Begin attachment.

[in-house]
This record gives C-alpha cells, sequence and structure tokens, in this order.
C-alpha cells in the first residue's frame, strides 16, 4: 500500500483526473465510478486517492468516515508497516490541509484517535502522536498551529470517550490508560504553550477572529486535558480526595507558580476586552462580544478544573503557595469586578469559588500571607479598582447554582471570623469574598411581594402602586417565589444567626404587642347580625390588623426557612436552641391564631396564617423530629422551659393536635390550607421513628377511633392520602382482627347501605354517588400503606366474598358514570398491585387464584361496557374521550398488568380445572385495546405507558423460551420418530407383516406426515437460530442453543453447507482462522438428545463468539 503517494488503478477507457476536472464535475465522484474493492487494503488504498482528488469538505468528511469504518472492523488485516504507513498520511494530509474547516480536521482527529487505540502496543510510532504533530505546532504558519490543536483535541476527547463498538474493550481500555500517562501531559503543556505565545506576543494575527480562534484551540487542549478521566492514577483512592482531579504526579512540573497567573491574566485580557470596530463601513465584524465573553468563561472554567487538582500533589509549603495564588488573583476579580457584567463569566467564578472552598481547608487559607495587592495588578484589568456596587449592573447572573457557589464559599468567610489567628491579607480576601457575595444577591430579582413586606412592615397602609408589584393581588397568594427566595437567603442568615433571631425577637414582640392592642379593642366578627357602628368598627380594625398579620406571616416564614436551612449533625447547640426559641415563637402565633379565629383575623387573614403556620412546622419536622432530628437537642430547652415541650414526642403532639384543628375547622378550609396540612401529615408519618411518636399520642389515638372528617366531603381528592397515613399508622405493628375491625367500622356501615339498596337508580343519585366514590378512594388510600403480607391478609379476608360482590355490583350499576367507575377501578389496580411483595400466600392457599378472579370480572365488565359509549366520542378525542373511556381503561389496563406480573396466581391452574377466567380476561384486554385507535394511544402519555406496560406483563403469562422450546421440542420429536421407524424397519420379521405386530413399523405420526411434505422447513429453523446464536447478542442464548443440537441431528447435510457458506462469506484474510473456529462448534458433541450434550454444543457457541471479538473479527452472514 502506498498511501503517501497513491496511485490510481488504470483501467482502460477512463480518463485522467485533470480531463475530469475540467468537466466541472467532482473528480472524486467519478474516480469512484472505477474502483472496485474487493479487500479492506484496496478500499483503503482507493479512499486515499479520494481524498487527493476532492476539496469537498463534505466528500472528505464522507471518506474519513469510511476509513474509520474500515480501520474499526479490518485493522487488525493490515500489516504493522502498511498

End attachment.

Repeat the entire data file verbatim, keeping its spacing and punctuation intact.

[in-house]
This record gives C-alpha cells, sequence and structure tokens, in this order.
C-alpha cells in the first residue's frame, strides 16, 4: 500500500483526473465510478486517492468516515508497516490541509484517535502522536498551529470517550490508560504553550477572529486535558480526595507558580476586552462580544478544573503557595469586578469559588500571607479598582447554582471570623469574598411581594402602586417565589444567626404587642347580625390588623426557612436552641391564631396564617423530629422551659393536635390550607421513628377511633392520602382482627347501605354517588400503606366474598358514570398491585387464584361496557374521550398488568380445572385495546405507558423460551420418530407383516406426515437460530442453543453447507482462522438428545463468539 503517494488503478477507457476536472464535475465522484474493492487494503488504498482528488469538505468528511469504518472492523488485516504507513498520511494530509474547516480536521482527529487505540502496543510510532504533530505546532504558519490543536483535541476527547463498538474493550481500555500517562501531559503543556505565545506576543494575527480562534484551540487542549478521566492514577483512592482531579504526579512540573497567573491574566485580557470596530463601513465584524465573553468563561472554567487538582500533589509549603495564588488573583476579580457584567463569566467564578472552598481547608487559607495587592495588578484589568456596587449592573447572573457557589464559599468567610489567628491579607480576601457575595444577591430579582413586606412592615397602609408589584393581588397568594427566595437567603442568615433571631425577637414582640392592642379593642366578627357602628368598627380594625398579620406571616416564614436551612449533625447547640426559641415563637402565633379565629383575623387573614403556620412546622419536622432530628437537642430547652415541650414526642403532639384543628375547622378550609396540612401529615408519618411518636399520642389515638372528617366531603381528592397515613399508622405493628375491625367500622356501615339498596337508580343519585366514590378512594388510600403480607391478609379476608360482590355490583350499576367507575377501578389496580411483595400466600392457599378472579370480572365488565359509549366520542378525542373511556381503561389496563406480573396466581391452574377466567380476561384486554385507535394511544402519555406496560406483563403469562422450546421440542420429536421407524424397519420379521405386530413399523405420526411434505422447513429453523446464536447478542442464548443440537441431528447435510457458506462469506484474510473456529462448534458433541450434550454444543457457541471479538473479527452472514 502506498498511501503517501497513491496511485490510481488504470483501467482502460477512463480518463485522467485533470480531463475530469475540467468537466466541472467532482473528480472524486467519478474516480469512484472505477474502483472496485474487493479487500479492506484496496478500499483503503482507493479512499486515499479520494481524498487527493476532492476539496469537498463534505466528500472528505464522507471518506474519513469510511476509513474509520474500515480501520474499526479490518485493522487488525493490515500489516504493522502498511498